UK parliament approves historic Brexit deal

Saleha Riaz
·4-min read

Watch: The House of Commons passes Johnson's Brexit Deal

MPs voted with overwhelming majority on Wednesday to approve ‘the European Union (Future Relationship) Bill,’ which enables the UK government to implement and ratify the historic post-Brexit trade deal agreed last week with the EU.

The bill approving the trade and cooperation agreement with the EU was passed at second and third reading by 521 votes to 73, a majority of 448.

Parliament was in recess for Christmas but was recalled so that MPs could debate and vote on the bill. Once they are done, peers will debate the bill in the Lords. After the bill is passed by the Lords, it will receive royal assent late on Wednesday night or early Thursday morning.

Last week UK prime minister Boris Johnson called the agreement a “jumbo Canada-style” deal that would preserve £660bn ($895bn) of cross-border trade while allowing Britain to strike deals elsewhere, set its own rules and catch more fish in UK waters.

Earlier on Wednesday, addressing parliament ahead of the vote, Johnson said: “Having taken back control of our money, our borders, our laws and our waters... we now seize the moment to forge a fantastic new relationship with our European neighbours, based on free trade and friendly co-operation.

UK PM Boris Johnson said 'we now seize the moment to forge a fantastic new relationship with our European neighbours, based on free trade and friendly co-operation.' Photo: Getty Images
UK PM Boris Johnson said 'we now seize the moment to forge a fantastic new relationship with our European neighbours, based on free trade and friendly co-operation.' Photo: Getty Images

READ MORE: EU chiefs sign post-Brexit UK trade deal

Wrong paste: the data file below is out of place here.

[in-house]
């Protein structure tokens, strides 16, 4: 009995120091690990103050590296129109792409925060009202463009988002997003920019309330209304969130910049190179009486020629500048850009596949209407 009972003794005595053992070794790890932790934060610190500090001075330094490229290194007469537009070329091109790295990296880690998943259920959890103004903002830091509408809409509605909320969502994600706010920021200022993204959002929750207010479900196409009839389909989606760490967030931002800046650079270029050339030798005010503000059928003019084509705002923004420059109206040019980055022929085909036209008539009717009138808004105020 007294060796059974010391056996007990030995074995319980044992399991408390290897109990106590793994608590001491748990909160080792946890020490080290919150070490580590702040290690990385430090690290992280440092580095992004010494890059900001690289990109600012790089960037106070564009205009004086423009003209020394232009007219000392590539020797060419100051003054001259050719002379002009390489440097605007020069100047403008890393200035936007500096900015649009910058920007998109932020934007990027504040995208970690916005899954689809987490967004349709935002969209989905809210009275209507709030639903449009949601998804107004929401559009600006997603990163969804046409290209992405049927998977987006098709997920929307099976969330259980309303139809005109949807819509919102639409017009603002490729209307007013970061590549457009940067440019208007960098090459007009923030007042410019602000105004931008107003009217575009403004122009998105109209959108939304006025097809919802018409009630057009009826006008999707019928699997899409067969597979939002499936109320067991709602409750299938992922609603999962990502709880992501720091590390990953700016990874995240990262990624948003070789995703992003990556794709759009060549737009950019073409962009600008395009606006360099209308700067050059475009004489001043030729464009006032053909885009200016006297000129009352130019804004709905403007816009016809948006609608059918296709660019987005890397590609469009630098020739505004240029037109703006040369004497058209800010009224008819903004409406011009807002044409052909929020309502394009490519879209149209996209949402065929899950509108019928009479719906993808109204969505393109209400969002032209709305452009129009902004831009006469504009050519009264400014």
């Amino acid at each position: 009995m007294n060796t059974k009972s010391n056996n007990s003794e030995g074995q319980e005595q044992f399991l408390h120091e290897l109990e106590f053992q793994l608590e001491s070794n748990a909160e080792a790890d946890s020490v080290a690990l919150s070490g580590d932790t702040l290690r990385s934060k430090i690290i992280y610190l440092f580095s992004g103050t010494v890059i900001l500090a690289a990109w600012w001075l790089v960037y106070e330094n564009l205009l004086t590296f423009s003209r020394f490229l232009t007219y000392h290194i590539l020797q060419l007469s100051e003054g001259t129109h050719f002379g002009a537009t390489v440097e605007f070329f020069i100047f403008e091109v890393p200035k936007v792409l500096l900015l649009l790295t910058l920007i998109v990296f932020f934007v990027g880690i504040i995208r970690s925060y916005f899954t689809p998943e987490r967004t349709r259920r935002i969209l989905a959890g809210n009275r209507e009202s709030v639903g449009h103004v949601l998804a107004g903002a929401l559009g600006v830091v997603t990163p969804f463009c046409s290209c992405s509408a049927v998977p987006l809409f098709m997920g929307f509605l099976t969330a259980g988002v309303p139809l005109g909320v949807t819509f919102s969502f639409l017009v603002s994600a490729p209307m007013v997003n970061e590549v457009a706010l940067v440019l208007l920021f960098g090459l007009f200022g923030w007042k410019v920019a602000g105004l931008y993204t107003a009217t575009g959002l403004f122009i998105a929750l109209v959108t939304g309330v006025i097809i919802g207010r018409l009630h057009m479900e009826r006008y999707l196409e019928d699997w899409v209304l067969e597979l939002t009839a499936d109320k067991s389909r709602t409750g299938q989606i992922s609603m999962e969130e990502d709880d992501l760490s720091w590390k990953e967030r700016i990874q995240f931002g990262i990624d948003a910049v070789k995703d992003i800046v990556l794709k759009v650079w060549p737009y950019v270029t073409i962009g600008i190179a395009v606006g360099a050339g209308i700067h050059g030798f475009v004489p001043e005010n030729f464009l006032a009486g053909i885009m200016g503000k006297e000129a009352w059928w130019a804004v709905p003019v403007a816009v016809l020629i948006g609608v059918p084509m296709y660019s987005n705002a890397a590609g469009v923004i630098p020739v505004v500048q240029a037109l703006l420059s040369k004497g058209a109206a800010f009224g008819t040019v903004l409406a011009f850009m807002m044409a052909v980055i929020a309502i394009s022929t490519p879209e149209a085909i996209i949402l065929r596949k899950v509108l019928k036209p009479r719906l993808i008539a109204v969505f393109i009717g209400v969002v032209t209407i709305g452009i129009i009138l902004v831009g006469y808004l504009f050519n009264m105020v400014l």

“In less than 48 hours, we will leave the EU single market and the customs union, as we promised and yet British exporters will not face a sudden thicket of trade barriers, but rather, for the first time in the history of EU agreements, zero tariffs and zero quotas.”

Eurosceptics, such as veteran Conservative Bill Cash, claimed Johnson had ended the Brexit saga and “saved our democracy.”

“Our prime minister, a great classicist, like his hero Pericles, is the first citizen of his country, and like him has saved our democracy. Like Alexander the Great, Boris has cut the Gordian Knot,” said Cash.

“Churchill and Margaret Thatcher would have been deeply proud of his achievements, and so are we.”

Meanwhile, Labour MP Helen Hayes says she has resigned as a shadow Cabinet Office minister because she could not vote in favour of the bill.

“I can't vote for this damaging deal and have abstained today. With much sadness and regret I've offered my resignation as Shadow Cabinet Office Minister. It's been a privilege to serve,” she said on Twitter.

The deal comes more than four years after the UK voted to leave the EU in June 2016, and a year after a transition deal was struck preserving much of the status quo this year.

Negotiations have been held up for months on three issues: fisheries, ‘level playing field’ agreements to prevent unfair subsidies, and the enforcement mechanism of any deal.

Watch: Why fishing was such a thorny issue in Brexit negotiations

The agreement must still be approved by EU member states before it can take effect, with provisional EU approval expected before EU’s parliament votes in the New Year.

Many in the car industry and hospitality sector, as well as small businesses, were relieved that a deal had been agreed on.

Federation of Small Businesses national chairman Mike Cherry said: “After such a torrid year, and during such a disrupted festive trading season, it’s a huge relief to see negotiators finally strike a deal.”

He added that “the work of looking through the detail of the agreement to map out exactly what it means for the small firms that make-up 99% of our business community now begins.”

There has been criticism of the deal though, particularly because it does not deal with financial services, although it had been decided earlier that matters of finance would be dealt with separately at a later stage.

UK banks had hoped they would get to keep their full ‘passporting’ rights post-Brexit, which means access to EU customers could continue unhindered, but this was not to be.

The Economist explained that “the best they can now hope for is ‘equivalence’, a poor cousin of passporting that permits access if both sides declare that the other’s regulatory framework in a particular area of finance is close enough to be ‘equivalent’.”

It added that one drawback of this is that access is “somewhat fettered, equivalence is only possible in certain financial sectors, and it can be revoked (at least by the EU) with 30 days’ notice.”

Watch: 10 ways to Brexit proof your finances